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Adaa

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Adaa

"ADAA" redirects here. For the American Dodgeball Association of America, see Dodgeball: A True Underdog Story.
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The Anxiety and Depression Association of America (ADAA) is a U.S. nonprofit organization dedicated to increasing awareness and improving the diagnosis, treatment, and cure of anxiety disorders in children and adults. Anxiety disorder is the class of mental disorder in which anxiety is the predominant feature. This disorder, an illness characterized by constant and boundless worry that interferes with the daily life, is the most common psychiatric illness in the United States, affecting 40 million American adults.[1] The Anxiety and Depression Association of America (ADAA) is involved in education, training, and research for anxiety and stress-related disorders. The mission statement of the Anxiety and Depression Association of America (ADAA) is to promote the prevention, treatment, and cure of anxiety, depression, and stress-related disorders through education, practice, and research.[2]

ADAA offers free educational information and resources about anxiety disorders, local treatment provider referrals, self-help groups, self-tests, and clinical trial listings.

History

The ADAA was founded in 1980 by Jerilyn Ross, Drs. Robert Dupont, Arthur Hardy, and Manuel Zane as the Phobia Society of America.[3] ADAA changed its name to the Anxiety and Depression Association of America in 1990. The organization's headquarters is located in Silver Spring, MD. They fund scientific research through grants and awards and promote awareness that anxiety disorders are real and treatable.

ADAA is guided by a board of directors, scientific advisory board, and clinical advisory board and is supported through donations. The association holds an annual conference focused on the science and treatment of anxiety and anxiety-related disorders in children and adults. ADAA publishes self-help books such as Facing Panic, Triumph Over Shyness: Conquering Social Anxiety Disorder, in hopes of helping the estimated 40% of anxiety suffering Americans the opportunity to cope with and possibly overcome the disorder.[4] Furthermore, anxiety stems from a complex arrangement of factors such as life experiences, personality, brain chemistry, or even genetics, so as a developing, mental disorder, anxiety requires patience to overcome.[5] Informational brochures are available through the organization's website for further information.

In spring 2008, ADAA launched "Treat It, Don't Repeat It: Break Free From OCD," a national educational campaign about obsessive-compulsive disorder. The campaign included public service announcements featuring Howie Mandel, host of "Deal or No Deal;" Tony Shalhoub, star of the award-winning TV Series "Monk" about a detective with OCD; and David Hoberman, co-creator and executive producer of "Monk."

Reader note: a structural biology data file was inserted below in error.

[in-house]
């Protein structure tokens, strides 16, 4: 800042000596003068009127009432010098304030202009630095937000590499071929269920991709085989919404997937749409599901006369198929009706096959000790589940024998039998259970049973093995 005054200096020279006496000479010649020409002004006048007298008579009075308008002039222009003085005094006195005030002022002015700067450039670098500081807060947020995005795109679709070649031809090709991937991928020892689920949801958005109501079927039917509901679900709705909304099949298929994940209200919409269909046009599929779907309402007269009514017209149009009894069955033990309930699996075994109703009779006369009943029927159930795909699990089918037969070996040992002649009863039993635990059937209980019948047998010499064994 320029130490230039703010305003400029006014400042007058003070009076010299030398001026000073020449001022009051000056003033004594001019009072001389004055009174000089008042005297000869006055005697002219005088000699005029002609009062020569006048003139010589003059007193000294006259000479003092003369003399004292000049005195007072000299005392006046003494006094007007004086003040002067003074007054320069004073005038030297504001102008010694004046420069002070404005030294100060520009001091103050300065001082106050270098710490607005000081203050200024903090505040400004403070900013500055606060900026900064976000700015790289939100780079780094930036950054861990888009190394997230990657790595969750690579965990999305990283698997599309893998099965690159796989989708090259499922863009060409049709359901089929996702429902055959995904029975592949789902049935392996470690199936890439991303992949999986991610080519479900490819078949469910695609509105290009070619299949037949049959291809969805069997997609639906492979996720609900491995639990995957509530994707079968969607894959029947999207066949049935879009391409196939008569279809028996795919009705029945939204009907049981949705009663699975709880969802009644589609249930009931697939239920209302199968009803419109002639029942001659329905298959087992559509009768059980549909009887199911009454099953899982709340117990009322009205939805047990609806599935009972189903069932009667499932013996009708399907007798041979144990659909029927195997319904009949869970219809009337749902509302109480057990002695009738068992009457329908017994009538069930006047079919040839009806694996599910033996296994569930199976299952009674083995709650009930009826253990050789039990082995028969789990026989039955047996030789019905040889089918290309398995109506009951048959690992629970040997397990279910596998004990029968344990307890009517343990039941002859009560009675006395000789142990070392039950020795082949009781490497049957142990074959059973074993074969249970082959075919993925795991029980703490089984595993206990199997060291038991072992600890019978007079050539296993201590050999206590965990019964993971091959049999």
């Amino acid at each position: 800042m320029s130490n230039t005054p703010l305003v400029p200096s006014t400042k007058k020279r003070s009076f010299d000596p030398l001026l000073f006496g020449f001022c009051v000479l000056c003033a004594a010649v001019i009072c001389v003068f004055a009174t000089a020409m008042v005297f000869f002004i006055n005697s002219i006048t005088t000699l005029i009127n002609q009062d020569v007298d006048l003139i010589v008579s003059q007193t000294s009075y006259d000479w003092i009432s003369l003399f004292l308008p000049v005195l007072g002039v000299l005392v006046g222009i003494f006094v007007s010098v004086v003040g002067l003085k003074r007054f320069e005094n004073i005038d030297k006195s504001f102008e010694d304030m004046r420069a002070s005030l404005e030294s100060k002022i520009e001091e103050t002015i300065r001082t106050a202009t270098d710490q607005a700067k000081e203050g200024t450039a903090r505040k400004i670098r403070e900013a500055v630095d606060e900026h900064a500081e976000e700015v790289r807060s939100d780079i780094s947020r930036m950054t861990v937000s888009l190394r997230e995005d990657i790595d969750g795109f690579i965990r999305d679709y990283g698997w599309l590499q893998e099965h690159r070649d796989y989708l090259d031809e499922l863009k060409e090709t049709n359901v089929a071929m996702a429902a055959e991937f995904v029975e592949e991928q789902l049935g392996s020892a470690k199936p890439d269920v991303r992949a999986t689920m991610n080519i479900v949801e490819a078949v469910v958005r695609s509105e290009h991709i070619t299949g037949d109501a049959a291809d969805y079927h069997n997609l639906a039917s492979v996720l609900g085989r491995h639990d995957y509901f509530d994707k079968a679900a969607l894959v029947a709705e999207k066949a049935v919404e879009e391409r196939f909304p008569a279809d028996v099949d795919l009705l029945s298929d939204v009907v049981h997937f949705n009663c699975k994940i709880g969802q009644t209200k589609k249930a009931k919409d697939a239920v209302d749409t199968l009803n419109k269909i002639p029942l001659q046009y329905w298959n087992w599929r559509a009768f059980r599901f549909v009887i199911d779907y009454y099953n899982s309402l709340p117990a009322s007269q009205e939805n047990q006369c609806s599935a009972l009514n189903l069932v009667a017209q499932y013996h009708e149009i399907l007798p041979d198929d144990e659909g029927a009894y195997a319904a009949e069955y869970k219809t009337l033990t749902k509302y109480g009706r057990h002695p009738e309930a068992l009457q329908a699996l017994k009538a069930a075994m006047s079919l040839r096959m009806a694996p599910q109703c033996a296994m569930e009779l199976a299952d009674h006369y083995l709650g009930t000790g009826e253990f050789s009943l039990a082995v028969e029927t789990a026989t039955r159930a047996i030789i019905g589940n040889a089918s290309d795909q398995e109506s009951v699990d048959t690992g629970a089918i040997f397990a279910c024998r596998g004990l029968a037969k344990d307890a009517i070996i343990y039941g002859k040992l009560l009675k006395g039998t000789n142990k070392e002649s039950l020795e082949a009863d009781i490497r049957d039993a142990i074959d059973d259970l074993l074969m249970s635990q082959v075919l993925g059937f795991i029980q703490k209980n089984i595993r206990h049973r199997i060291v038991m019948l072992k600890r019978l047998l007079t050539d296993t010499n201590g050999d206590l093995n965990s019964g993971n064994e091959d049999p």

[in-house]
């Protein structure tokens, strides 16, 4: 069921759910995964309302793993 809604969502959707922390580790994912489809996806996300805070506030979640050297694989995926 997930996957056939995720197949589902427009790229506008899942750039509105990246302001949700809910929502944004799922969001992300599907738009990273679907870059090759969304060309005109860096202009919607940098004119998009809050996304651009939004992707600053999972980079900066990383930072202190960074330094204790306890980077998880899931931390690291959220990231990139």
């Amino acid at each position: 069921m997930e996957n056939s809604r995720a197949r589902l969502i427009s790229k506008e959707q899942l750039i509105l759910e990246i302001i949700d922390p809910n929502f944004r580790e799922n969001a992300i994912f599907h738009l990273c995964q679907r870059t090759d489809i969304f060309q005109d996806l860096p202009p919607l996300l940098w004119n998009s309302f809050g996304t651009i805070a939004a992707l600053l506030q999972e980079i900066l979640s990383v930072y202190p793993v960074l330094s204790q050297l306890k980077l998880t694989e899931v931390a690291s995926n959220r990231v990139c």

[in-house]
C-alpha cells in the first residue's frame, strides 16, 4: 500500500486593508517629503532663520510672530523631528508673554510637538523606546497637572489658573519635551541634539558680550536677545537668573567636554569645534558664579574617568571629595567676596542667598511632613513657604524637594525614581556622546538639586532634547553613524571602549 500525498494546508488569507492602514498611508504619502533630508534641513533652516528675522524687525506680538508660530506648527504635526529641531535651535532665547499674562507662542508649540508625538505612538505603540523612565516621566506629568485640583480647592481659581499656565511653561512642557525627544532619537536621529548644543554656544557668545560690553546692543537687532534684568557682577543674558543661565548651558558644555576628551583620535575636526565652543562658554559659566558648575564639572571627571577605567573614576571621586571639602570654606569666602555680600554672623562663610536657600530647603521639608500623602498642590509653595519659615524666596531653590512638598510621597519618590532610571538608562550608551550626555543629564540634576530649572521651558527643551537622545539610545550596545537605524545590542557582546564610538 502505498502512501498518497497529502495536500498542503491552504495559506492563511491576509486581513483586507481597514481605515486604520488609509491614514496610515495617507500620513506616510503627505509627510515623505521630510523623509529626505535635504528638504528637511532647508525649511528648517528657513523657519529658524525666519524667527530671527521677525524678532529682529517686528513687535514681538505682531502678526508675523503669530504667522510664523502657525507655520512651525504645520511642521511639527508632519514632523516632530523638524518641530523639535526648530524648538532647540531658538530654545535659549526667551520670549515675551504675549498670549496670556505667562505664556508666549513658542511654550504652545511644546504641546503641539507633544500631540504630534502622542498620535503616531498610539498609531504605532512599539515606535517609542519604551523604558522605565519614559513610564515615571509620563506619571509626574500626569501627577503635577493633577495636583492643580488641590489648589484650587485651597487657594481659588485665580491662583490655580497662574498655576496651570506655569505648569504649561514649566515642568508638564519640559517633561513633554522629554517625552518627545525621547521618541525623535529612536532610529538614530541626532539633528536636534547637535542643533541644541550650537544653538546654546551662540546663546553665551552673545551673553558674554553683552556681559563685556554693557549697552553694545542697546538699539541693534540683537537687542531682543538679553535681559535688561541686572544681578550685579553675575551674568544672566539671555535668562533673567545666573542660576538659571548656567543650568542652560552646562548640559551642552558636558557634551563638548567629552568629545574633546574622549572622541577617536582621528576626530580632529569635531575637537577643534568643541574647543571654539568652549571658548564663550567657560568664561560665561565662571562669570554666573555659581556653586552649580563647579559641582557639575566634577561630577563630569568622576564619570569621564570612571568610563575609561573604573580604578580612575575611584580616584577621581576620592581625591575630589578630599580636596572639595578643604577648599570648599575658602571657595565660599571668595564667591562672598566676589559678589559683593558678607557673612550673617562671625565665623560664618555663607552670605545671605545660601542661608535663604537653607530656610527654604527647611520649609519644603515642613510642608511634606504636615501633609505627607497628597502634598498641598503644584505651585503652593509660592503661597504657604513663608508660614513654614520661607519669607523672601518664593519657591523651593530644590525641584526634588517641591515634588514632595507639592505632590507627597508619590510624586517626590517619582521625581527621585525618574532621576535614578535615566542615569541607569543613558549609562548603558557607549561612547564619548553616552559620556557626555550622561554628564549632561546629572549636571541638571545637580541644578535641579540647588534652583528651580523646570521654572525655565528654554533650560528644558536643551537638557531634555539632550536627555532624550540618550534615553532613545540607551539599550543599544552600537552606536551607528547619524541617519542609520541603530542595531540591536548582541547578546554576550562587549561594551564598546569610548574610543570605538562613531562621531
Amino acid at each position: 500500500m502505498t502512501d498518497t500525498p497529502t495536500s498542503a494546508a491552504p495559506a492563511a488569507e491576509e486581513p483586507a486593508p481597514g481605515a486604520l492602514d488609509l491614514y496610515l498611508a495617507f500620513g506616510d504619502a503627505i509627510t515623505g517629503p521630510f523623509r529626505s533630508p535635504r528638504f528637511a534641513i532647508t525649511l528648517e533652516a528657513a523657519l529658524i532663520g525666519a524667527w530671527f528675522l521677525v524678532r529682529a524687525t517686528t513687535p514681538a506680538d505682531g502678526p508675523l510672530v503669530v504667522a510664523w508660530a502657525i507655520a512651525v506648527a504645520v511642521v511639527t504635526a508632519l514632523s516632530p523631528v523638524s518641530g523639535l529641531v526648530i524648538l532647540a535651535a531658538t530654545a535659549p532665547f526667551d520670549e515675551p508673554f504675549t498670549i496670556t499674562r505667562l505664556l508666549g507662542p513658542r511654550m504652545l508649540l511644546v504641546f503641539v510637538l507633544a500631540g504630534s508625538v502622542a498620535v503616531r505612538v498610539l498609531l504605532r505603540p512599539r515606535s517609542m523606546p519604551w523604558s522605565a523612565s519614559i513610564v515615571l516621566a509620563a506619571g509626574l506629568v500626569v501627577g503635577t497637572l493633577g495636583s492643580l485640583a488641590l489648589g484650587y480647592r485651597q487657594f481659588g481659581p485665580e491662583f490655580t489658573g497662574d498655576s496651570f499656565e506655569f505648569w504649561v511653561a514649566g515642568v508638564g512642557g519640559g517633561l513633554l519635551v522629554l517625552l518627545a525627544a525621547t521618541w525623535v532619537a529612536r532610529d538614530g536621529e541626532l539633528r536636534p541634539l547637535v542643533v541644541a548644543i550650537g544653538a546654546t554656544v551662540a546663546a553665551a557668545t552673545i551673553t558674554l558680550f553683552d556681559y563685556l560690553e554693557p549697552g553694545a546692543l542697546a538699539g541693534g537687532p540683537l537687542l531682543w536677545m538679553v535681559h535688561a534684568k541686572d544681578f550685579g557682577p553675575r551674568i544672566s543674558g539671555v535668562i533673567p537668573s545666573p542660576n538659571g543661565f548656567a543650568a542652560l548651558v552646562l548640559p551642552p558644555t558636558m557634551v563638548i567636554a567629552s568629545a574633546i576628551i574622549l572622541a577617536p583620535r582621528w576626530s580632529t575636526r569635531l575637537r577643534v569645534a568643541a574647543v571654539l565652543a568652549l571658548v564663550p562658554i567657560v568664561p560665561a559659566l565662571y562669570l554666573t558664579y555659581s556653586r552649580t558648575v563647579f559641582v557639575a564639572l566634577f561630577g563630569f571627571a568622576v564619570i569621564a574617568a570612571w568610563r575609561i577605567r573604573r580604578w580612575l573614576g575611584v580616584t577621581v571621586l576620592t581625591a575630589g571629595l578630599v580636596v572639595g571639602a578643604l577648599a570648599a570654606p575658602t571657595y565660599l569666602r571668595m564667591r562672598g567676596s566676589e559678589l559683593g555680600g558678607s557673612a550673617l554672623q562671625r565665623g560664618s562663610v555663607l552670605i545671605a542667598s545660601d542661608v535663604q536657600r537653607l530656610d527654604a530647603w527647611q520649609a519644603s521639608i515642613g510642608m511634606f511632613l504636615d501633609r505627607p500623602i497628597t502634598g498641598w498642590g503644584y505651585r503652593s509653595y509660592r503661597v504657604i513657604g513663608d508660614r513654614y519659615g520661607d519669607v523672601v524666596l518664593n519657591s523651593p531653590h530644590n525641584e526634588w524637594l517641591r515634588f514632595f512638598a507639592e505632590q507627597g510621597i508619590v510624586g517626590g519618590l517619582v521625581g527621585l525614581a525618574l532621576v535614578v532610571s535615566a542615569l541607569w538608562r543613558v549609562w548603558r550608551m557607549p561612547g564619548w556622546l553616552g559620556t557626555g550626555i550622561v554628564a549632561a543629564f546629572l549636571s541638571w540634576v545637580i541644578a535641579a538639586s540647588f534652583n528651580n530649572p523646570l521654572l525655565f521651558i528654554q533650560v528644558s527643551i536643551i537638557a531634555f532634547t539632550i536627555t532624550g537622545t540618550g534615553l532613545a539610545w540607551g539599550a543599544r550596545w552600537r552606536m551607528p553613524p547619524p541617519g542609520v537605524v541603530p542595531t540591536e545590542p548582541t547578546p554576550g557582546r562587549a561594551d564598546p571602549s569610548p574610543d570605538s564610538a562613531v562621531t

In June 2008, it was announced that ADAA would join with HealthCentral to provide further information, advice, and support to those with anxiety disorders. ADAA would create a blog to be used as an additional resource to HealthCentral's own website for anxiety disorders. Other features such as video interviews with ADAA experts and help for those with specific phobias were also planned.[6]

In 1980 a small group emerged and founded the Phobia Society of America (PSA) which is what it was primarily called, they promoted awareness of treatments for phobias. In 1990 the PSA changed their name to the Anxiety Disorders Association of America, often referred as ADAA.[7] In 2012, ADAA changed its name from The Anxiety Disorders Association to The Anxiety and Depression Association of America to better reflect the comorbidity of anxiety disorders and depression.

Activities

ADAA promotes professional and public awareness of anxiety and other related disorders. It explains the impact of these disorders in easy-to-read materials. It encourages the advancement of scientific knowledge about causes and treatment of anxiety and related disorders. It helps people find appropriate treatment and develop self-help skills. ADAA works to reduce the stigma surrounding anxiety and related disorders.

Research

ADAA has funded more than $1 million to 215 anxiety disorders researchers since developing their awards program in 1999. In 2009, ADAA supported 11 anxiety disorders researchers through their Career Development Travel Awards given to early career professionals with a research interest in anxiety and anxiety-related disorders such as basic and clinical neurobiology and psychopharmacology, clinical psychology,genetics, neuroimaging, epidemiology, and public health.[8]

From a pool of callers to the ADAA, 1000 individuals were selected to answer a 97 item questionnaire in order to ascertain information relating to social anxiety disorder, as well as sub-threshold social anxiety disorder. The ADAA found that those individuals suffering from SAD were likely to be younger in age, unmarried, and in lower income brackets than those non-sufferers in the control group. The ADAA found that sufferers of SAD made more extensive use of the health care system, and were also disadvantaged in many ways. In light of these facts, the ADAA strives to bring about public consciousness of the mental health issue and highlight the importance of early diagnosis and effective treatment, with the broad goal of improving people's lives.[9]

References

* Schacter, Daniel L., Daniel T. Gilbert, and Daniel M. Wegner. "The Accuracy Motive: right is better than wrong-Persuasion." Psychology.Ā ; Second Edition. New York: Worth, Incorporated, 2011.558 Print.

External links

  • Anxiety and Depression Association of America website
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